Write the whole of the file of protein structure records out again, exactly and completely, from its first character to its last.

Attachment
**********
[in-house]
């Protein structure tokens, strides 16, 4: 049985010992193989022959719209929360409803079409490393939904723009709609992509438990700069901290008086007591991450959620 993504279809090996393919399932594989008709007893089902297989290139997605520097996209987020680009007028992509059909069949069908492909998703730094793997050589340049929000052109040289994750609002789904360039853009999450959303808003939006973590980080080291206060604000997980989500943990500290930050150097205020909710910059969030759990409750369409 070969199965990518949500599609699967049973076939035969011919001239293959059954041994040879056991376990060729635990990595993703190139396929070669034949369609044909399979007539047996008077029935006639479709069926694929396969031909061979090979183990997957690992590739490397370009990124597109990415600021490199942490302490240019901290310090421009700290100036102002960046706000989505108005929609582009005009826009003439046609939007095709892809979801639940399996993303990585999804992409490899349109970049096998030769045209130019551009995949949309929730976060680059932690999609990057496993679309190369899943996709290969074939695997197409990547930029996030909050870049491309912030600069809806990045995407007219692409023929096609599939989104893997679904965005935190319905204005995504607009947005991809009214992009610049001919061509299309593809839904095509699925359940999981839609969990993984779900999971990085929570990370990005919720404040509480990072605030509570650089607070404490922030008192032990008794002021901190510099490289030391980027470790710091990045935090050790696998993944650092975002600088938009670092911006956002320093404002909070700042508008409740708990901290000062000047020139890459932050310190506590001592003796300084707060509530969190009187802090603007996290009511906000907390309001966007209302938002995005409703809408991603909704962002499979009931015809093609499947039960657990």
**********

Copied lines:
[in-house]
């Protein structure tokens, strides 16, 4: 049985010992193989022959719209929360409803079409490393939904723009709609992509438990700069901290008086007591991450959620 993504279809090996393919399932594989008709007893089902297989290139997605520097996209987020680009007028992509059909069949069908492909998703730094793997050589340049929000052109040289994750609002789904360039853009999450959303808003939006973590980080080291206060604000997980989500943990500290930050150097205020909710910059969030759990409750369409 070969199965990518949500599609699967049973076939035969011919001239293959059954041994040879056991376990060729635990990595993703190139396929070669034949369609044909399979007539047996008077029935006639479709069926694929396969031909061979090979183990997957690992590739490397370009990124597109990415600021490199942490302490240019901290310090421009700290100036102002960046706000989505108005929609582009005009826009003439046609939007095709892809979801639940399996993303990585999804992409490899349109970049096998030769045209130019551009995949949309929730976060680059932690999609990057496993679309190369899943996709290969074939695997197409990547930029996030909050870049491309912030600069809806990045995407007219692409023929096609599939989104893997679904965005935190319905204005995504607009947005991809009214992009610049001919061509299309593809839904095509699925359940999981839609969990993984779900999971990085929570990370990005919720404040509480990072605030509570650089607070404490922030008192032990008794002021901190510099490289030391980027470790710091990045935090050790696998993944650092975002600088938009670092911006956002320093404002909070700042508008409740708990901290000062000047020139890459932050310190506590001592003796300084707060509530969190009187802090603007996290009511906000907390309001966007209302938002995005409703809408991603909704962002499979009931015809093609499947039960657990």